Thinking Out Loud
Let’s get this out of the way right now – this post doesn’t really do anything and odds are won’t make too much sense. For kicks and because I’m thinking about it, I thought I would go through the process of figuring something out here on the blog. A kind of moment to moment look inside the admittedly stupid process that I go through when working out a mechanic or how something is going to work. Hence, this is more of a stream of consciousness kind of post today, and the kind of thing I would usually scribble (text?) out into a disposable Notepad document and then trash without saving. So, lucky day for you I guess.
Next up, the Train levels. Let’s think about that for a moment. The train levels are supposed to work by having a series of train cars, each loaded up with stuff, like some kind of battle train. The Engine of the thing is the Base, and I’ll probably create a tunnel or something so I have a place to leave a bomb.
From a coding perspective I should be able to create modified versions of the ground based enemy classes, or just make a train car class that I put underneath the normal ground enemies. That could work too I suppose. Either way, that shouldn’t be too hard. Hypothetically I could create an invisible spawn box that can make the train cars move in different directions. Spawn them up with some kind of signifier that would tell a collision object what to do. Say, make the X and Y speed values something different so the train can run over terrain that isn’t all flat. Again, not too much of a problem. Would have to change the rotation though to match. Could do that without too much worry though, since I’m just passing along variables and whatnot.
Instead, how is this thing going to work mechanically? I mean, if I destroy a train car, what happens? Does only the thing riding get wiped out? Or should the whole car be removed? I like the idea of destroying the whole car, but there are issues with that plan of attack. If, I destroy a car, do the rest just drop off? How do I code that? How does that interact with the destroyed enemies percentage since the enemies that are riding the latter cars would be removed from the screen but considered “escaped” by the game system? Do I have to make a special exception for them in that function?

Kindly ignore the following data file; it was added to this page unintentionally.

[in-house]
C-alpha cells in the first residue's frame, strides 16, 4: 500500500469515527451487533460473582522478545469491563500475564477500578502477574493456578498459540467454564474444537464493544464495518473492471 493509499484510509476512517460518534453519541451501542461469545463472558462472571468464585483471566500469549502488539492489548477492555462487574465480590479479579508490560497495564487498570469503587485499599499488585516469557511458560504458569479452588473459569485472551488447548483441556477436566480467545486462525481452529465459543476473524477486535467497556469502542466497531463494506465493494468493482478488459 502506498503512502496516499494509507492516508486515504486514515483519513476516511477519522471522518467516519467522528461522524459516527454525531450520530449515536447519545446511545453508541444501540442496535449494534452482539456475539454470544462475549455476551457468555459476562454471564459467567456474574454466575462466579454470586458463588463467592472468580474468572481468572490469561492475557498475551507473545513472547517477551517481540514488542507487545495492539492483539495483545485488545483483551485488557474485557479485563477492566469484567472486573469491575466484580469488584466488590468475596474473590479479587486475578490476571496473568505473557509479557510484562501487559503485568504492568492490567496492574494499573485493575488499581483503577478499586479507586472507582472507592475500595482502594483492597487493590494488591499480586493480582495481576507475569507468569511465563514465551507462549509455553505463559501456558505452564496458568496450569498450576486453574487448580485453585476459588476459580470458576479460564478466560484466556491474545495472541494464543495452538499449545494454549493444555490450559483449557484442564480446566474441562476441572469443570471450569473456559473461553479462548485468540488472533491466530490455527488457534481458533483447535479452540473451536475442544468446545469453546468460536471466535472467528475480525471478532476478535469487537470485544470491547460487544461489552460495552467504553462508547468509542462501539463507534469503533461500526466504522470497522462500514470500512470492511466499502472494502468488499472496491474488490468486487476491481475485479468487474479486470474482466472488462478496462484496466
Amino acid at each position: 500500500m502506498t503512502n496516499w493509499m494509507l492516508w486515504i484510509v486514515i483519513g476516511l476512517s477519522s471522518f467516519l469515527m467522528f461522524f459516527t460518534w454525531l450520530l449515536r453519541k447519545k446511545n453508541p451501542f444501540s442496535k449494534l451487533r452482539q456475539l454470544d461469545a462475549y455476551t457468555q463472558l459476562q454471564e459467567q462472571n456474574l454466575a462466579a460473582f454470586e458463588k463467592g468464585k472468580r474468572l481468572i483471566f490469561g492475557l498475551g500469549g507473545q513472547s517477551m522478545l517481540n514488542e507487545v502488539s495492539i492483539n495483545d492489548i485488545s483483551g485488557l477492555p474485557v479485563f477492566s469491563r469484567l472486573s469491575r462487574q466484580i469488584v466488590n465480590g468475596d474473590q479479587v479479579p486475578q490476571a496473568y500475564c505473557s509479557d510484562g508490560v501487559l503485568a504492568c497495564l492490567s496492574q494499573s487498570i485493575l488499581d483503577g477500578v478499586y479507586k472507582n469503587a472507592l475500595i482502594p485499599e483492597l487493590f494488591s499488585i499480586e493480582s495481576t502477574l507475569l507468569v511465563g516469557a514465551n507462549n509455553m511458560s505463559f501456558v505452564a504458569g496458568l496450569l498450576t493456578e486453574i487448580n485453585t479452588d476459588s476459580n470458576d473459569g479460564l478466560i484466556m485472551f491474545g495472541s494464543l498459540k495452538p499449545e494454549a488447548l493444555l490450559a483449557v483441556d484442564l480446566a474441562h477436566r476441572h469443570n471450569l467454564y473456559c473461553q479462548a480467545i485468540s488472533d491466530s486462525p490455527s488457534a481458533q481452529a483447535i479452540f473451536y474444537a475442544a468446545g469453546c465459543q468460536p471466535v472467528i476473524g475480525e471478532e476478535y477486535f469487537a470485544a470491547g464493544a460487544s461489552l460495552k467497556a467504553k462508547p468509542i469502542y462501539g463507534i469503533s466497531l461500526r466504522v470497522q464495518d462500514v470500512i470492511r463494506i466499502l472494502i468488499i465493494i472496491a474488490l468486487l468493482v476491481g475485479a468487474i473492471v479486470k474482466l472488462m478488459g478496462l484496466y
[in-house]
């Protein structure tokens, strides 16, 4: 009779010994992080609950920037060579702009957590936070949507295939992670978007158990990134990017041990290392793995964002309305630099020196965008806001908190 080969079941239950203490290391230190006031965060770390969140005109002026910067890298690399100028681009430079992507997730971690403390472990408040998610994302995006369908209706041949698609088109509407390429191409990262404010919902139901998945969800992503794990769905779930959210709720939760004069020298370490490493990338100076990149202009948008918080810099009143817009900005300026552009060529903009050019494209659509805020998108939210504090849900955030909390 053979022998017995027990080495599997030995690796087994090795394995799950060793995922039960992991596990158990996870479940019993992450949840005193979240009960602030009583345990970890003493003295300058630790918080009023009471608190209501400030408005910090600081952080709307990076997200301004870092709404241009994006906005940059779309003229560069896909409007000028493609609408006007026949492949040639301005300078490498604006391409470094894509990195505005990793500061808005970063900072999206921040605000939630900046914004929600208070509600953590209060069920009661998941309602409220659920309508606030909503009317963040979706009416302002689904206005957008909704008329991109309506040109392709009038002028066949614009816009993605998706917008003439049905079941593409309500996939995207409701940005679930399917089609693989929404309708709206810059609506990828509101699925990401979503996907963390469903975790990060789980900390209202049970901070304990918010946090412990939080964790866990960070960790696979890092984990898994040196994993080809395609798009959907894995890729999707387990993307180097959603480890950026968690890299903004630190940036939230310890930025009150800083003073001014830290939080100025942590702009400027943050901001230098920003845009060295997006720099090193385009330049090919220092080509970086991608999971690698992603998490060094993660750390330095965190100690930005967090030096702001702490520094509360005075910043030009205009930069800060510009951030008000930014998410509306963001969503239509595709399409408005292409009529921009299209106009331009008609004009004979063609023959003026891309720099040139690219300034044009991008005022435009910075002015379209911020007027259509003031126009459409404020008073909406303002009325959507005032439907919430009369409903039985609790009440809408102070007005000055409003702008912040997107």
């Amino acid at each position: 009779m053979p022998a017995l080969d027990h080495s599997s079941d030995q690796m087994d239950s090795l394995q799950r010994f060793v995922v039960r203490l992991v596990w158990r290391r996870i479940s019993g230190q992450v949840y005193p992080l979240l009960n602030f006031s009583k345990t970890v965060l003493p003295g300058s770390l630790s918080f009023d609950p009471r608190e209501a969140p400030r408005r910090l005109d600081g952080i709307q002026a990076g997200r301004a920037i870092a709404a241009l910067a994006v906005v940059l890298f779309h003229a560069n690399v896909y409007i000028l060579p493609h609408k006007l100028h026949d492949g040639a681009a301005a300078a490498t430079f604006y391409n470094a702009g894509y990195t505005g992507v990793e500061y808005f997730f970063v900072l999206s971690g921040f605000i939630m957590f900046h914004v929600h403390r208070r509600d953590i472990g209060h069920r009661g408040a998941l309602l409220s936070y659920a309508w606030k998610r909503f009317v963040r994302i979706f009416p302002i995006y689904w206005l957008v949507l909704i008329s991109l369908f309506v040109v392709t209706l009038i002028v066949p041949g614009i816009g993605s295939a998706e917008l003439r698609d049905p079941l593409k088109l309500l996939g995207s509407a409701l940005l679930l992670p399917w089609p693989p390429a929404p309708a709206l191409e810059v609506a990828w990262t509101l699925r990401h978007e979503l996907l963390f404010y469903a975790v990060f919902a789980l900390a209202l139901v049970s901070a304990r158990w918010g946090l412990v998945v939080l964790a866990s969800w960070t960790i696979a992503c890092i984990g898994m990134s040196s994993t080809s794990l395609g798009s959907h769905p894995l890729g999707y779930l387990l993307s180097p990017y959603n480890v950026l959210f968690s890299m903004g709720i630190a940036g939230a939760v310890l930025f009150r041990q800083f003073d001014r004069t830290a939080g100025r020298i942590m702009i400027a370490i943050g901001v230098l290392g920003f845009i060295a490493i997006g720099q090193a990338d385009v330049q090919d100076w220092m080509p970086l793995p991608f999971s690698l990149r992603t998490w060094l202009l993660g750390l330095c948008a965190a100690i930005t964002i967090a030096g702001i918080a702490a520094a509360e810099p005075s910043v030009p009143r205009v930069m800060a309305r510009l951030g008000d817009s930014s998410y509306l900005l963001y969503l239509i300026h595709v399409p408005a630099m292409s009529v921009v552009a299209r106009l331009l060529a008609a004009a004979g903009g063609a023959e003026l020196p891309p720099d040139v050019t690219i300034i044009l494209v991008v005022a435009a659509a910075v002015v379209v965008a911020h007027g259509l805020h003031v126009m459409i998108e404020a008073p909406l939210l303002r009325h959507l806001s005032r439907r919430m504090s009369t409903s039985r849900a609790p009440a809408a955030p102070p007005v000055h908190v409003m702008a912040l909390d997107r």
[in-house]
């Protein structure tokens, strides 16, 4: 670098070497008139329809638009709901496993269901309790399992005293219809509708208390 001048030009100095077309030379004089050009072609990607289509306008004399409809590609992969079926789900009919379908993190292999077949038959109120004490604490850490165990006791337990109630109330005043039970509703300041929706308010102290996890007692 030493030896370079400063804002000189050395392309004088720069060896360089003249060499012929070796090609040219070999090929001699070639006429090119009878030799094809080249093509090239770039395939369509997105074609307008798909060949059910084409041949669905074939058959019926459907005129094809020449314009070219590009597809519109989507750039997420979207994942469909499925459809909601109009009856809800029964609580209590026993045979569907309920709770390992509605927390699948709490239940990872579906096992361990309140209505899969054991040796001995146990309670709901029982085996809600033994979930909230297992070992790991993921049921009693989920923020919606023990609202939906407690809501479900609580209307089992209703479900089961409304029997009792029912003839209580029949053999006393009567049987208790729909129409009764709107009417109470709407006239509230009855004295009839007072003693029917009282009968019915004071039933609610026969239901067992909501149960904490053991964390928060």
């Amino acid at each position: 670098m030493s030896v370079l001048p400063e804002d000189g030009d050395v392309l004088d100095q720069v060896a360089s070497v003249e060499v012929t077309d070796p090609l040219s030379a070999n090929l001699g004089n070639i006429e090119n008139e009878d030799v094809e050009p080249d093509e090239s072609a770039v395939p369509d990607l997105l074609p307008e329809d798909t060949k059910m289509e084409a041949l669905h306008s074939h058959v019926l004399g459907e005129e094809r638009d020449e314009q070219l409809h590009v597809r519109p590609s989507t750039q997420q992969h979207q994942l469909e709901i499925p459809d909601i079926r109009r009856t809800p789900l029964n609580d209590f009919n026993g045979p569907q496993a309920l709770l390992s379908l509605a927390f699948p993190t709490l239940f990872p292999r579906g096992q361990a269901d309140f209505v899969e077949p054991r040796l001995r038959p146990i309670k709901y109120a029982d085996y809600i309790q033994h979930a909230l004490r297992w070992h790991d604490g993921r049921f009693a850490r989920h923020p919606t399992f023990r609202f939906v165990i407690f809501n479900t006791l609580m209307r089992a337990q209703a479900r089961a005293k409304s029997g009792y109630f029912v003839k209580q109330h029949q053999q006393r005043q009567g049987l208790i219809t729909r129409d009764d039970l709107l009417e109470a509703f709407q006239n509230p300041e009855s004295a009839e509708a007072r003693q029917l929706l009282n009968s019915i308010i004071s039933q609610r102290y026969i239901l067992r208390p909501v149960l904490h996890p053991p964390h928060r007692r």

I suppose that the answers could be, in order, yes, make it so that when a car collides with another car they change their speed values to match, it won’t and will fail, unless yes.
The thing though is that considering it, it could create more moment to moment Wow moments, but would normally play like ass. To wit, since the front of the train is towards the end of the level, anything that was shot off would fall towards the back of the screen. By hugging the front of the screen you could always make the cars fall off, which isn’t very interesting. Add to that the fact that the crasher type enemies would devastate the train and the pieces on it if the cars could fall off, and it stops being interesting from a level standpoint. I could do more with the level designs if the train cars were more an integral part of the environment.
However, I think that destroying the base should make everything just stop (or explode…that would be cooler). I can probably code a little exception bit into the bomb and base interaction code. Something along the lines of : If destroyed && level == 41 || 43 foreach ground enemy -> explode.
Alright then. So, up next for coding is a modified version of the turrets, rockets and base, each with the ability to move slower than normal. So if the ground is moving at a 2 pixels per frame, if a foreground object is moving at 1 pixels per frame it will have a ground speed of about 1 pixel per frame relative to the ground. Kind of slow considering, but still enough to present the illusion of movement over terrain.
Also, I need a new invisible class that I can detect collision on. Something that holds a value for rotation and new direction. I’m thinking that the speed value could maybe not actually be the speed that the invisible object (let’s call it a Ghost) moves. Instead the ghost will always move at (-2,0) – like the ground. The speed value that it would have like every other sprite object would simply be used as a transfer of information to the other sprites that touch it. Might take some tweaking, but I think that it could work.
Well then. It seems like we have a plan.